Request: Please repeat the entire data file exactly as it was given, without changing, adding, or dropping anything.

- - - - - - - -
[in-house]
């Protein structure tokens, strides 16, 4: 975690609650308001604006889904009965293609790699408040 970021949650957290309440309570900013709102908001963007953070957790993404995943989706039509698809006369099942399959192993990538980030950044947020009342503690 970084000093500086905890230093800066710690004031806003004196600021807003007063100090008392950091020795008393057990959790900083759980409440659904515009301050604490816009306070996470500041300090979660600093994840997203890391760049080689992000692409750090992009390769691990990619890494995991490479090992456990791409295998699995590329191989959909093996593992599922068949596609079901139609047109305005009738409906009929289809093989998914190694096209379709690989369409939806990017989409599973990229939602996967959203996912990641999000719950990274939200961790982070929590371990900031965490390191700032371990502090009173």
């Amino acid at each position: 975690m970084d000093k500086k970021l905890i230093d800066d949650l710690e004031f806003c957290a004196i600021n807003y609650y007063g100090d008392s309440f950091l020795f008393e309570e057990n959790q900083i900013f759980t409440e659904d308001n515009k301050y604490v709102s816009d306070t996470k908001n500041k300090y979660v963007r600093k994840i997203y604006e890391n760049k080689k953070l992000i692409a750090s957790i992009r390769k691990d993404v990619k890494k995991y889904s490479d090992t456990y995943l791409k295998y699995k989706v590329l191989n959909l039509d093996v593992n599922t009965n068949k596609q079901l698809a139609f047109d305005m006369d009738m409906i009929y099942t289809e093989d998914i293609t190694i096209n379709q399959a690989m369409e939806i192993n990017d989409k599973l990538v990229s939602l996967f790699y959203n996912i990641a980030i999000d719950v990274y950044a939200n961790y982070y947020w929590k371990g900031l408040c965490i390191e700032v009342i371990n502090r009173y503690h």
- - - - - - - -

[in-house]
């Protein structure tokens, strides 16, 4: 975690609650308001604006889904009965293609790699408040 970021949650957290309440309570900013709102908001963007953070957790993404995943989706039509698809006369099942399959192993990538980030950044947020009342503690 970084000093500086905890230093800066710690004031806003004196600021807003007063100090008392950091020795008393057990959790900083759980409440659904515009301050604490816009306070996470500041300090979660600093994840997203890391760049080689992000692409750090992009390769691990990619890494995991490479090992456990791409295998699995590329191989959909093996593992599922068949596609079901139609047109305005009738409906009929289809093989998914190694096209379709690989369409939806990017989409599973990229939602996967959203996912990641999000719950990274939200961790982070929590371990900031965490390191700032371990502090009173």
């Amino acid at each position: 975690m970084d000093k500086k970021l905890i230093d800066d949650l710690e004031f806003c957290a004196i600021n807003y609650y007063g100090d008392s309440f950091l020795f008393e309570e057990n959790q900083i900013f759980t409440e659904d308001n515009k301050y604490v709102s816009d306070t996470k908001n500041k300090y979660v963007r600093k994840i997203y604006e890391n760049k080689k953070l992000i692409a750090s957790i992009r390769k691990d993404v990619k890494k995991y889904s490479d090992t456990y995943l791409k295998y699995k989706v590329l191989n959909l039509d093996v593992n599922t009965n068949k596609q079901l698809a139609f047109d305005m006369d009738m409906i009929y099942t289809e093989d998914i293609t190694i096209n379709q399959a690989m369409e939806i192993n990017d989409k599973l990538v990229s939602l996967f790699y959203n996912i990641a980030i999000d719950v990274y950044a939200n961790y982070y947020w929590k371990g900031l408040c965490i390191e700032v009342i371990n502090r009173y503690h």